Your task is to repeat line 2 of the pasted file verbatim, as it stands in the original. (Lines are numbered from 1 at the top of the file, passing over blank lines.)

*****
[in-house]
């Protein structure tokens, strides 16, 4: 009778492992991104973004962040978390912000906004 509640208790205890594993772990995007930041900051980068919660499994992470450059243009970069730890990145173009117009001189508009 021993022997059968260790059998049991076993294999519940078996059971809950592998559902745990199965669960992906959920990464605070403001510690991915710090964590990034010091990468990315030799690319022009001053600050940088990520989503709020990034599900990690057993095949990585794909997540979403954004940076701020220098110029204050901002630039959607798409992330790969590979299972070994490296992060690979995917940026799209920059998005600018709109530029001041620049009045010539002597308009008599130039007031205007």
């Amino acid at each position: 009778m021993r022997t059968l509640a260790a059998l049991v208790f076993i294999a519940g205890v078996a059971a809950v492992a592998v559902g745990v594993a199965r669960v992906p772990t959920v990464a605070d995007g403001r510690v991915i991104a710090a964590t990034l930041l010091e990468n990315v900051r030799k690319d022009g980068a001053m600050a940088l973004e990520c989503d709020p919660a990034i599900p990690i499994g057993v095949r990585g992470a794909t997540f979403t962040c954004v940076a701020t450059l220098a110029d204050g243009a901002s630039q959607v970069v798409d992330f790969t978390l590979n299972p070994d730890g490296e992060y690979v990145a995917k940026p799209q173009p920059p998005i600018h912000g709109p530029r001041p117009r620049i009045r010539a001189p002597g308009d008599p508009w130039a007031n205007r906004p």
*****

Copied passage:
């Protein structure tokens, strides 16, 4: 009778492992991104973004962040978390912000906004 509640208790205890594993772990995007930041900051980068919660499994992470450059243009970069730890990145173009117009001189508009 021993022997059968260790059998049991076993294999519940078996059971809950592998559902745990199965669960992906959920990464605070403001510690991915710090964590990034010091990468990315030799690319022009001053600050940088990520989503709020990034599900990690057993095949990585794909997540979403954004940076701020220098110029204050901002630039959607798409992330790969590979299972070994490296992060690979995917940026799209920059998005600018709109530029001041620049009045010539002597308009008599130039007031205007």